Premier Diagnostics highlights the current problems surrounding the DPF, and the workable steps available to reduce Particulate Matter in the air resulting from in-service diesel vehicle emissions.
The Diesel Particulate Filter (DPF) was mandated by EURO standards from Euro 5, or 2009, onwards for a very good reason: to filter out the particulate matter (PM) generated by diesel engines. PM has been classed as carcinogenic by the World Health Organisation (WHO) since 2015, and it is linked to many serious health conditions if allowed to exceed strict limits, substantiated by many epidemiological studies.
In response, Vehicle Manufacturers (VMs) have advanced the design of diesel engines to reduce PM emissions to avoid over-loading the DPF. In doing so, the particles become smaller. This is not a problem as they are ‘caught’ by the DPF, ‘regenerated’, and turned into harmless CO2 and water when ‘burned off’. This is why a vehicle with a working DPF will emit less PM in an idle state compared to background PM in the air.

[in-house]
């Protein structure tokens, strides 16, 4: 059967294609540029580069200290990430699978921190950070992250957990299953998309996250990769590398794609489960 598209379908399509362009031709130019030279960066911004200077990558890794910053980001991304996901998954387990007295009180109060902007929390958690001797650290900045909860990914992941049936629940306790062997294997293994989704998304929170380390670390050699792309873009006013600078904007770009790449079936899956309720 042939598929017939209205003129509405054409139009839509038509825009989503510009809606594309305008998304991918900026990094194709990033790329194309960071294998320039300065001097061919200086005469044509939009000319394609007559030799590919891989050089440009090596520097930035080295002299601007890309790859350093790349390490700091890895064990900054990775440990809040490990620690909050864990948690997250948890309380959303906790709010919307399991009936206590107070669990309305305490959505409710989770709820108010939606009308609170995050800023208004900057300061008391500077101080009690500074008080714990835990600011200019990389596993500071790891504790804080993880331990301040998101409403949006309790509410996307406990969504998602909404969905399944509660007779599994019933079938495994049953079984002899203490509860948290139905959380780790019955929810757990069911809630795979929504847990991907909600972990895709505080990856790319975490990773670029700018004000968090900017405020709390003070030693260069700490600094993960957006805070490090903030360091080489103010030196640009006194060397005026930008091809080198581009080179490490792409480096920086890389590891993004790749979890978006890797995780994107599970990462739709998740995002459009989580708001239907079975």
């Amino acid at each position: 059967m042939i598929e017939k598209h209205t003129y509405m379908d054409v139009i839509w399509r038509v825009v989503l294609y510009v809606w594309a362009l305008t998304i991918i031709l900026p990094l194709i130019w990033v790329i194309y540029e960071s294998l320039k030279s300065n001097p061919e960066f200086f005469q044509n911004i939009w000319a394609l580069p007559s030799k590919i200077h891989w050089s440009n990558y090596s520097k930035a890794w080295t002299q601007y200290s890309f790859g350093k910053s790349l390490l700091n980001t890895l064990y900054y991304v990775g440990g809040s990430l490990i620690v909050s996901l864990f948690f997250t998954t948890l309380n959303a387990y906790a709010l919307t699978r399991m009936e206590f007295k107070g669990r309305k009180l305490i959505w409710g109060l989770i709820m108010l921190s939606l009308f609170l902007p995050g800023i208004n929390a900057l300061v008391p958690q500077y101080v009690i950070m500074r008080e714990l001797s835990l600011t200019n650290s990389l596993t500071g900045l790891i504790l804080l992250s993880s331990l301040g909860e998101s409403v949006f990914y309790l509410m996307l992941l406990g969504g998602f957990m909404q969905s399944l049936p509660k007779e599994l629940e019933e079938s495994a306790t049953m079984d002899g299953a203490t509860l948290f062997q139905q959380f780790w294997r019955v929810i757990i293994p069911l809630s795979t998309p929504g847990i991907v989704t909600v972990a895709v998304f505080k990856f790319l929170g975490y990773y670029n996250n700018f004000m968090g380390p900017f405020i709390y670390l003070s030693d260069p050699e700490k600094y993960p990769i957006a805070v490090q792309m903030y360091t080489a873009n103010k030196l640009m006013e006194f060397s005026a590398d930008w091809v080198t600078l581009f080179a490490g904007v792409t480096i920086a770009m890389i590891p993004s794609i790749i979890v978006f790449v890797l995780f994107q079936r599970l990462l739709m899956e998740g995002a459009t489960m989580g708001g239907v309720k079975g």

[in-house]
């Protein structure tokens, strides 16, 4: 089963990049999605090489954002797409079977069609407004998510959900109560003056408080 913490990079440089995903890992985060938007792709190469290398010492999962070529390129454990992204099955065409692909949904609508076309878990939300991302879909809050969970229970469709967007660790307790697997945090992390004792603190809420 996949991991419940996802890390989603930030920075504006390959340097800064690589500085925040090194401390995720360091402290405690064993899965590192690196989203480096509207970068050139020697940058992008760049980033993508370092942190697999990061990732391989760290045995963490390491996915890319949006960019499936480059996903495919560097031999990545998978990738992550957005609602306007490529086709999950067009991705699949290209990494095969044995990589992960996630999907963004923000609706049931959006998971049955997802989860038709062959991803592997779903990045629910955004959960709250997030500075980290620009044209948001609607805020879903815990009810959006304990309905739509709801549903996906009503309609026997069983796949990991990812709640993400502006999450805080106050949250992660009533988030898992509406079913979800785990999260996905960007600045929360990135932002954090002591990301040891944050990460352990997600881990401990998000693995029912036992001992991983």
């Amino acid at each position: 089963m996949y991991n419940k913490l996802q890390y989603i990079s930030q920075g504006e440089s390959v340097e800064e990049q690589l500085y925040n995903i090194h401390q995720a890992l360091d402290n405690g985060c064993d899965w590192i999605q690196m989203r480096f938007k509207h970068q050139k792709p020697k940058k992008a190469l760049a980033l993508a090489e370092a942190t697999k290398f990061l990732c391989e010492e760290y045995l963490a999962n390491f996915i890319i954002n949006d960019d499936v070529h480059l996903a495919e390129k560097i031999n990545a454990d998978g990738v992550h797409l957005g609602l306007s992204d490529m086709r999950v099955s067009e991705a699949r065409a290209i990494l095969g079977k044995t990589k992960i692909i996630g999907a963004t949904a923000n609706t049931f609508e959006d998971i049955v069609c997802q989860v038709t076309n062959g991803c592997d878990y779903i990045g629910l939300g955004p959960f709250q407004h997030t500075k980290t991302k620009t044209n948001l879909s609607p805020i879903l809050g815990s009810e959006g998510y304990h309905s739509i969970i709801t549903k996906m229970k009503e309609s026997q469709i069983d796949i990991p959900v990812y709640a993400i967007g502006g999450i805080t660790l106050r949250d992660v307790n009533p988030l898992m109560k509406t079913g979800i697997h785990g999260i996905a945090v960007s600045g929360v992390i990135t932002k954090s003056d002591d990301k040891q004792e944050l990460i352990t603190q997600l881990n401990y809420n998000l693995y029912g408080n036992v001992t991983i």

As we now know, the trade off with ‘regeneration’ of PM is the ‘generation’ of NOx. Whilst NOx is needed to increase the temperature of combustion to burn off the PM, unless treated afterwards, it will result in high NOx emissions, where one of the gases, namely NO2, is also particularly harmful to public health and monitored carefully against set limits by WHO.